Not your average milkman! When delivery becomes a social cause…

Mohamed Hussain Ghowzul Fareed


Fareed, 55, is a small-time business owner selling household items for the past six years. Days into the lockdown, supermarket online delivery slots were fully occupied. When he heard from his friends, there was a need for a milkman to deliver dairy, he willingly volunteered, knowing well the inadequacy and inefficiency of delivery services due to the overwhelming orders. Although people often use motorbikes, bicycles or three-wheelers for delivery, Fareed revamped his new car into a delivery vehicle to fit his social cause.

Fareed would set out early in the morning by 6 am to deliver milk. He worked tirelessly tending to the needs of the elderly, quarantined/self- isolated populations, religious places of worship like the kovil for their weekly ‘pooja’, orphanages, frontline workers and the general public. He would reach home by 11 pm. He says these were some of the hardest days of his life. Delivery rounds would take a lot longer to complete, with orders coming in continuously throughout the day. And this physical labour and lack of sleep took a toll on his body too. Regardless, Fareed says he is more than willing to contribute and do his bit for the community.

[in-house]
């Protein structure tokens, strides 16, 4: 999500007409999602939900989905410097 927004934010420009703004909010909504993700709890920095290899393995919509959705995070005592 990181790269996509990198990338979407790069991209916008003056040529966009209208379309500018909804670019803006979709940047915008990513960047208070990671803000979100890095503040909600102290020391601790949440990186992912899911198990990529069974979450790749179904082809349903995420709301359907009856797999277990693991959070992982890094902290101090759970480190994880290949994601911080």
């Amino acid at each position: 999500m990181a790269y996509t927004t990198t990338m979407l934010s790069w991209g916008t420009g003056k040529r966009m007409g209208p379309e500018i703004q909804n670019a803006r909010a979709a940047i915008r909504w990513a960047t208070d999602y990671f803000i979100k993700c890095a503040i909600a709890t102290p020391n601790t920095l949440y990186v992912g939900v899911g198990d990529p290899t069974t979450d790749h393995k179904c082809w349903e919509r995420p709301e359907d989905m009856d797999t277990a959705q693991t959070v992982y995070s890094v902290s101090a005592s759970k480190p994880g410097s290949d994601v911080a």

As time went on, Fareed started noticing young children looking dull and irritable during his routine delivery trips. To bring some joy to them, he would buy them candy and other sweets. Soon, he became a popular ‘uncle’ among the kids. At the sight of his red car, they would gather around, waiting for their day’s treat. Little do we know about the joy you would get from watching a red car come by. Ask the children who were stuck at home with no school and no friends to play with, and they will paint you a different story altogether. The children would make ‘thank you’ cards too, which he cherishes.

Fareed acknowledges the unity that was shared during these times fighting a common enemy. Race, religion, class and other prejudices had no place at a time like this, he reflects in hindsight. He hopes we can all co-exist in the future with the same unity and brotherhood.

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